Tales of Eastern European cyber-criminals amassing an army of ‘zombie' computers, all bent on overwhelming some innocent online business's IT systems with a distributed denial of service attack (DDoS) are now part of IT lore.
The equivalent of 1920s mobsters, they are the source of dreaded emails that read something like: "Your web server just had a 17 hour ‘accident'; unless you pay up, it will have another one soon." And like all the best extortion rackets, once the victim has paid once, the price and the frequency of the demands rises.
The danger is that many businesses think this is only pub-talk, that only a tiny minority of high-profile companies and public sector organisations are targeted.
Those policing the Internet think differently: they have seen the frequency of DDoS attacks rising at an alarming rate. And while extortion might not always be the motive, the effects of an attack can be just as devastating if it has come from a disgruntled ex-employee, a political activist or simply a university undergraduate trying to demonstrate their prowess.
One IT consultant Information Age spoke to recently outlined how his client, a respected law firm, had had its email gateway taken out for almost two days. There was no warning, no demand. But customer communication was badly affected and clearing up after the attack was a nightmare. The client had attempted to filter out attack traffic and had also switched IP addresses, leaving it little idea of what genuine traffic had been lost.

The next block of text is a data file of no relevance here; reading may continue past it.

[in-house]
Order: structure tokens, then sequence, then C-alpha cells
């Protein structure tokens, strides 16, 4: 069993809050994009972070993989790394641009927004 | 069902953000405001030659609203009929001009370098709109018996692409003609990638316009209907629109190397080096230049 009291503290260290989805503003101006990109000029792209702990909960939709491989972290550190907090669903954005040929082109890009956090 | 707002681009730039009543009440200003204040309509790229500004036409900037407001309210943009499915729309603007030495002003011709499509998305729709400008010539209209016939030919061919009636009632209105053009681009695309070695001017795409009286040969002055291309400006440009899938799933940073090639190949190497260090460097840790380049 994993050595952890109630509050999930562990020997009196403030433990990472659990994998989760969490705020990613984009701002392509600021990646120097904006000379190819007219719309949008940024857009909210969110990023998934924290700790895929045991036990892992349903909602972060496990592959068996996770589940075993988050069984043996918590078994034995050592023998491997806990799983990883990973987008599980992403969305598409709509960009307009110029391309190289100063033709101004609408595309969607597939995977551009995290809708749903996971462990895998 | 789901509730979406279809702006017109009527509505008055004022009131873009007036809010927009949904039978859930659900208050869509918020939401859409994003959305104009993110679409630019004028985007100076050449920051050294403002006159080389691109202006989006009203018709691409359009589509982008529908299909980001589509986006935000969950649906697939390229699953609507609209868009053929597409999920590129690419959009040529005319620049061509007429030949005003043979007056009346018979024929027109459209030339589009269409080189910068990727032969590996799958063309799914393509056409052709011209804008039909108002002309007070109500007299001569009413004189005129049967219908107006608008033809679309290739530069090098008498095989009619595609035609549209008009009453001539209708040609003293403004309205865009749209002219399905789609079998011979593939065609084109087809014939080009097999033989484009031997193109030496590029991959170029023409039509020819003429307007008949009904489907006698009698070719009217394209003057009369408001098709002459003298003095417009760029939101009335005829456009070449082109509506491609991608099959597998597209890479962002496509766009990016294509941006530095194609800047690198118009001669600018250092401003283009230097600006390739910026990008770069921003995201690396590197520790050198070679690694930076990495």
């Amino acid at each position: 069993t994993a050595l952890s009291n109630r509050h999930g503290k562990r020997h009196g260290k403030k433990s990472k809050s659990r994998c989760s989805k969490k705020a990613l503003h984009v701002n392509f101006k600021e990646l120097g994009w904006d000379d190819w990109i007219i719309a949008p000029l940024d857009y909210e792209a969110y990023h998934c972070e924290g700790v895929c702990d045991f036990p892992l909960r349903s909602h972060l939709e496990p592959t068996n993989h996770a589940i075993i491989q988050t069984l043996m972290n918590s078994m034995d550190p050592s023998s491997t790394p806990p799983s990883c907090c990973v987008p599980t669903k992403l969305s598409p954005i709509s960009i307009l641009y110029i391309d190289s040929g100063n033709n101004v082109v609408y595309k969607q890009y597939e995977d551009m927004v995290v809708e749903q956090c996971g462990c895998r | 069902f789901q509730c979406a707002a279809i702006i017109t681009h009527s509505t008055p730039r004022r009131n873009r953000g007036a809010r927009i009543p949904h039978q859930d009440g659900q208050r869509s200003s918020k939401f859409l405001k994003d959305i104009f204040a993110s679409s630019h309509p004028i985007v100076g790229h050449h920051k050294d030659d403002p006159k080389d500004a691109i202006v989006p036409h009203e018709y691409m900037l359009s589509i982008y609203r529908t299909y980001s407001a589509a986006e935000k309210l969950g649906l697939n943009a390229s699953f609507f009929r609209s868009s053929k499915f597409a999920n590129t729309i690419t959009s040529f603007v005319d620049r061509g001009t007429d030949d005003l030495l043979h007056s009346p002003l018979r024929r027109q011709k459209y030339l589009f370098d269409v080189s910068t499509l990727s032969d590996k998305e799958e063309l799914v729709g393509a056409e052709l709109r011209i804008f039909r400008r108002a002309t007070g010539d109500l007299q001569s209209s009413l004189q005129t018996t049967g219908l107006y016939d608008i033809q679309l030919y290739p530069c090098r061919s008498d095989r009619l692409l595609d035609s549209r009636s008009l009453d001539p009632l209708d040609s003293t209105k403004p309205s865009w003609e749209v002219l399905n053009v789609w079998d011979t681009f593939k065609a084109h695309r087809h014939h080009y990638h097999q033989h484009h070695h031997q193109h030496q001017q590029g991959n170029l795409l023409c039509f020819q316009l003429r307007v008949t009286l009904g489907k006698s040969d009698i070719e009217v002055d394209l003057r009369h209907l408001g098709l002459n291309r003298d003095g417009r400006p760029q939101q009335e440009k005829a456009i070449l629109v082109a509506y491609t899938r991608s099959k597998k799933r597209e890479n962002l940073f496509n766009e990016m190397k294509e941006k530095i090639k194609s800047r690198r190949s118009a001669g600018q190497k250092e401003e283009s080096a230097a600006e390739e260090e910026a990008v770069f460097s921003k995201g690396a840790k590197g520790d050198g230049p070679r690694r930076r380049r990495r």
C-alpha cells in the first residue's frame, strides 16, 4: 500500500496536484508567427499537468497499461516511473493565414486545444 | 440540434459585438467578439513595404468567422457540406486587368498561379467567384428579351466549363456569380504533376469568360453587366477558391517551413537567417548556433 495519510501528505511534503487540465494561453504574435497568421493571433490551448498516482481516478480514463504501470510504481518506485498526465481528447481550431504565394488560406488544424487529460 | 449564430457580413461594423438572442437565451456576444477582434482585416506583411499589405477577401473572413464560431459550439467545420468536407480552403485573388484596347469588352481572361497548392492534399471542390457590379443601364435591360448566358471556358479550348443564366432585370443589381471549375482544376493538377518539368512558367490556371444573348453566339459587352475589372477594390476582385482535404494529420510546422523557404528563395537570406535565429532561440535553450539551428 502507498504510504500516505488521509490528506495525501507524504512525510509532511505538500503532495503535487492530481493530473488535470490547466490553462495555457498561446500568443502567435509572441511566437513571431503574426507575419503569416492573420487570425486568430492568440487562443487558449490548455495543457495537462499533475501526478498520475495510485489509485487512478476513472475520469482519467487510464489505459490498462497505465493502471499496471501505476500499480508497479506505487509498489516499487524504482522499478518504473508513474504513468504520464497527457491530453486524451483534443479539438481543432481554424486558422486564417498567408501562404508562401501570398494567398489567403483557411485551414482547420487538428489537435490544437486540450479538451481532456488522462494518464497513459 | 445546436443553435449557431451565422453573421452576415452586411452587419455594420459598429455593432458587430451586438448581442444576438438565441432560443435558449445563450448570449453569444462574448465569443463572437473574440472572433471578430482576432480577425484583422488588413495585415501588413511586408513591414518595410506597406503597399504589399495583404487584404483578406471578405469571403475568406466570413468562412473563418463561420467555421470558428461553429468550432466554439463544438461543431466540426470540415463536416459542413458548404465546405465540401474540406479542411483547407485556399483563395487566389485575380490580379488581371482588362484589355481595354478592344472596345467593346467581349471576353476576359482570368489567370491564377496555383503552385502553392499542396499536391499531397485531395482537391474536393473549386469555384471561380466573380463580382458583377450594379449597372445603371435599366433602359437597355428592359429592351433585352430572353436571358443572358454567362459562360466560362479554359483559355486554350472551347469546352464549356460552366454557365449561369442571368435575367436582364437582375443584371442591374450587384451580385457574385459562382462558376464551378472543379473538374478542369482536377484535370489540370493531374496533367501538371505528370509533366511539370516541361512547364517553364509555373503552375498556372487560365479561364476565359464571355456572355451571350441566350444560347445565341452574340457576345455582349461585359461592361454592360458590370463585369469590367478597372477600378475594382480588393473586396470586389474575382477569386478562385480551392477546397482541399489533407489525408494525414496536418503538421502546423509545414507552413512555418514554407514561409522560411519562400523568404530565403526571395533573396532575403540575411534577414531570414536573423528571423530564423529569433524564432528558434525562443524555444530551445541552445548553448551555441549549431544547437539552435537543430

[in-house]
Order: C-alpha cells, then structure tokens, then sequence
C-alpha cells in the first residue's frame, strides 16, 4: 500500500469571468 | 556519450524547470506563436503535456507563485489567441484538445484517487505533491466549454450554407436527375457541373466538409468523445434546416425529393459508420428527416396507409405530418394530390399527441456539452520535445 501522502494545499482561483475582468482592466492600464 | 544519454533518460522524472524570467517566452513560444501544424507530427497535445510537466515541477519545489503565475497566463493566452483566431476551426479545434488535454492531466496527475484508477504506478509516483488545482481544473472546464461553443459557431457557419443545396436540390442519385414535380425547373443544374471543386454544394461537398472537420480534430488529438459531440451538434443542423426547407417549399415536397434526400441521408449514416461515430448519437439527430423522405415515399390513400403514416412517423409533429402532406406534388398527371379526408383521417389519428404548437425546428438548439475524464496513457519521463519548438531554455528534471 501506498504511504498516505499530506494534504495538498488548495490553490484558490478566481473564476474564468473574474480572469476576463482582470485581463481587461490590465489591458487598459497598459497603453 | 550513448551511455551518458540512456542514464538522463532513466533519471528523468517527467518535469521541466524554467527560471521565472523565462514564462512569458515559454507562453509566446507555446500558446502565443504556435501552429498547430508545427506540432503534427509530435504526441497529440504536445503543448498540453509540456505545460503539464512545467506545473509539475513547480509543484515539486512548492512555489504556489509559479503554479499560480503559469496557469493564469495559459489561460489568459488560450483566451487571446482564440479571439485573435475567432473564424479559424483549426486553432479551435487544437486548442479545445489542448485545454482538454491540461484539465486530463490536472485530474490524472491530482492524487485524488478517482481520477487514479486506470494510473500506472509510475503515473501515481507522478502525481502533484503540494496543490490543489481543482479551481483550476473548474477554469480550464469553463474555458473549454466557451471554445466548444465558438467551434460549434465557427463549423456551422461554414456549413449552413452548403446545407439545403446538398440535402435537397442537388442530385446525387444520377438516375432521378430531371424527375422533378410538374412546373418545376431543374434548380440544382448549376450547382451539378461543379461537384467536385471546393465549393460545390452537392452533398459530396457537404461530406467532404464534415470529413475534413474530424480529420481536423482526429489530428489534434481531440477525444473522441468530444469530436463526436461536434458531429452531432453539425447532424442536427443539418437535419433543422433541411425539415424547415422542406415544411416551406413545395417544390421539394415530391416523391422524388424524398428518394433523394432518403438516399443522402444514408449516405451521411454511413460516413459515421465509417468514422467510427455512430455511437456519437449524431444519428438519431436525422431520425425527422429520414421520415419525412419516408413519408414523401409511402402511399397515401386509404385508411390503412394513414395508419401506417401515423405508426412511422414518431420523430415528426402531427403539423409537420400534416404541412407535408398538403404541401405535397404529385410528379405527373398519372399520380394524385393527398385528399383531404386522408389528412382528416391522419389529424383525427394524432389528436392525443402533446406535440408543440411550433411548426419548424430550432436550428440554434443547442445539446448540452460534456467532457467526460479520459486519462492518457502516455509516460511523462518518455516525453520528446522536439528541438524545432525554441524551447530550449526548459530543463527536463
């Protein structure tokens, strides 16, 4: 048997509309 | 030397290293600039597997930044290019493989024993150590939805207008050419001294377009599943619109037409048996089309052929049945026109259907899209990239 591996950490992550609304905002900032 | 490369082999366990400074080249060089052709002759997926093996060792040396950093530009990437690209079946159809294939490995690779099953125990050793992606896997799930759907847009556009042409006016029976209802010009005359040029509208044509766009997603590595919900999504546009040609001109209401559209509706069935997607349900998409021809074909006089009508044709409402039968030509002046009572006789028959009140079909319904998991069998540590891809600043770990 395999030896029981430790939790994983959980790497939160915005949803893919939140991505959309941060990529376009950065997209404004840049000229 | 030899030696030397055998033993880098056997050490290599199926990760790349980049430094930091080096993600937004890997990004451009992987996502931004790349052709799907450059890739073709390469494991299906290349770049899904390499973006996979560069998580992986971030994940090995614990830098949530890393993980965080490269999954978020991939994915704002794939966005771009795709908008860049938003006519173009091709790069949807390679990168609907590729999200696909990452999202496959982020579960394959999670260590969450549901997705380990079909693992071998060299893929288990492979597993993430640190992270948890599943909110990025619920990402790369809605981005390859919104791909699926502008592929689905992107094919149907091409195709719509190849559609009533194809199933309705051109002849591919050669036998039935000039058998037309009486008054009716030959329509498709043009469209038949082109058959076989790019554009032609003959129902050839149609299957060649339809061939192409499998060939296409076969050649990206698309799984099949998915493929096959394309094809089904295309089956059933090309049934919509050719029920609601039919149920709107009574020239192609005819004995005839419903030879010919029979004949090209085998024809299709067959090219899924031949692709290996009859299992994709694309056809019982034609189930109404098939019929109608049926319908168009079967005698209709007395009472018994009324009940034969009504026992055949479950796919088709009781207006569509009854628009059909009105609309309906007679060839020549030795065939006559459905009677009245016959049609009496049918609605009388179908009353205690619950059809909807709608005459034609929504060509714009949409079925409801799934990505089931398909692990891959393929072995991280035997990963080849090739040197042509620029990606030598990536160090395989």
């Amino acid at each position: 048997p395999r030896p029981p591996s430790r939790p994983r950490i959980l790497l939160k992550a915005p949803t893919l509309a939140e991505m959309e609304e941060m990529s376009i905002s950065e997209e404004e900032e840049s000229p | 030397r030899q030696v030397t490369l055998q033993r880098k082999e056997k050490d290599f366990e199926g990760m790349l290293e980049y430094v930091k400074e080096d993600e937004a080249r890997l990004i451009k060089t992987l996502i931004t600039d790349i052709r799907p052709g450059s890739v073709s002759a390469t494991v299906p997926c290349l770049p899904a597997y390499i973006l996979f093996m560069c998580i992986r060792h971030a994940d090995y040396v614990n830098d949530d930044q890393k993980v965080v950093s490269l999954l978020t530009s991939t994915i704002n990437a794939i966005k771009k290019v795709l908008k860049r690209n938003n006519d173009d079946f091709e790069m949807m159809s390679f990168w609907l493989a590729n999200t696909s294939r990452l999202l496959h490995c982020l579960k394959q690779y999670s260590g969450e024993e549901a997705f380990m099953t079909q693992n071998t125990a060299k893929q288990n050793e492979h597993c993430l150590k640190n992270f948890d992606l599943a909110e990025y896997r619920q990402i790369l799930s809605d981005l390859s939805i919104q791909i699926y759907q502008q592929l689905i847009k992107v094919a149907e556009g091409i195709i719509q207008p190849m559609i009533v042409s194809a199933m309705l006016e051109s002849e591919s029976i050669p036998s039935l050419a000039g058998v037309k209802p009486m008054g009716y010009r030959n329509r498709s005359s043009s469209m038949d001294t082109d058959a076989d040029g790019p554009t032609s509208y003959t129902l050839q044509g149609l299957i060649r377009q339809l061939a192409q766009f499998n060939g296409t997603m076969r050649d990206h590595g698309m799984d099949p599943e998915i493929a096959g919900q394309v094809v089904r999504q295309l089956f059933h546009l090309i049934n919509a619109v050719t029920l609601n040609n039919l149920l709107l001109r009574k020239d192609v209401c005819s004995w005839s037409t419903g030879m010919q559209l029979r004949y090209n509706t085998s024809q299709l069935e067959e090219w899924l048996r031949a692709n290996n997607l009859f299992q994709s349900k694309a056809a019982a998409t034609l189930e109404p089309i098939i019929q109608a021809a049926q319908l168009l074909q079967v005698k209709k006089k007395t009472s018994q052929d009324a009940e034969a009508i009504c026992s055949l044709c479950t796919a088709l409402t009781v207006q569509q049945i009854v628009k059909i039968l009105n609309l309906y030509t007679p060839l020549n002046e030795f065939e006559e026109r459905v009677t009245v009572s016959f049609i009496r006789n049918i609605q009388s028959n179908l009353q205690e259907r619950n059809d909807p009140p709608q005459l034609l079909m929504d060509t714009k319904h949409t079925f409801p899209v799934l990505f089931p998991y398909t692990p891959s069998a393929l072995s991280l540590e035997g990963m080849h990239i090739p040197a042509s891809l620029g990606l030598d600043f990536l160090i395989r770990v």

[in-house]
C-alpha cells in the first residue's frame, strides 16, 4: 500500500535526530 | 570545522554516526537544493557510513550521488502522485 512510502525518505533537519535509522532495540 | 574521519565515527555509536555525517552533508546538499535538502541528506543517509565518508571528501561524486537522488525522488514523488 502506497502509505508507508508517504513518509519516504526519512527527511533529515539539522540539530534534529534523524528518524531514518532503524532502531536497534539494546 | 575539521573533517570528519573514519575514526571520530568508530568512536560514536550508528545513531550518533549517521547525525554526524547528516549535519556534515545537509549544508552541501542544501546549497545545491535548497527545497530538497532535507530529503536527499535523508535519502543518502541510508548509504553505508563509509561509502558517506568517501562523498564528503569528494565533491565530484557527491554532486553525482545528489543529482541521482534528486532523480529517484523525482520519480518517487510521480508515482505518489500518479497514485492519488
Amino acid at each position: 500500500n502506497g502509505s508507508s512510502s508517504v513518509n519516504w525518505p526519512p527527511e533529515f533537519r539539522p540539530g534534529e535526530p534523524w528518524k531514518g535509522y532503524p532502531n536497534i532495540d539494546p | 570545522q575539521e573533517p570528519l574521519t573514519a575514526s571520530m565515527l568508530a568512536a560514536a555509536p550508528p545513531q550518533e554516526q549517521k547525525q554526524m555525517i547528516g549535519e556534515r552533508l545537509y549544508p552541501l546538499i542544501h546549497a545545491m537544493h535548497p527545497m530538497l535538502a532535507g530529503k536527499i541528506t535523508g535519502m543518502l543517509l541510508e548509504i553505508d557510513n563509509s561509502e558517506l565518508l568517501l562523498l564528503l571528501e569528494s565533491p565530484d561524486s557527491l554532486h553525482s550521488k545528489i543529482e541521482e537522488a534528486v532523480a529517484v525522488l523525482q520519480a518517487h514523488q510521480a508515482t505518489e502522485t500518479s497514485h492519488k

Few businesses have invested in protecting themselves against what they see as the unquantifiable risk of DDoS attacks. In fact, the decision between investing in protection and paying off the attackers has, for some, been a tough call. There is plenty of evidence to suggest that extortion demands are set so that they come in below the ‘competitive' market rate for the software, monitoring services and extra bandwidth that it takes to fight a DDoS attack.
But increasingly, users are coming to the conclusion that this really should be someone else's problem. Blue-chip user group the Information Security Forum believes that protection from DDoS attacks can only come from the network operators: they are in the best position to see when attacks are happening, as they are the carriers of the attack traffic. They are also best placed to trace attacks, and cut them off at source.
There are signs that the operators are taking up the challenge. The Fingerprint Sharing Alliance is a multi-vendor effort to spot attacks, and help those within the alliance to deal with the threats.
Such counter-measures are just the beginning. Like many other aspects of security, the elimination of DDoS attacks will take a concerted effort.
Editor: Kenny MacIver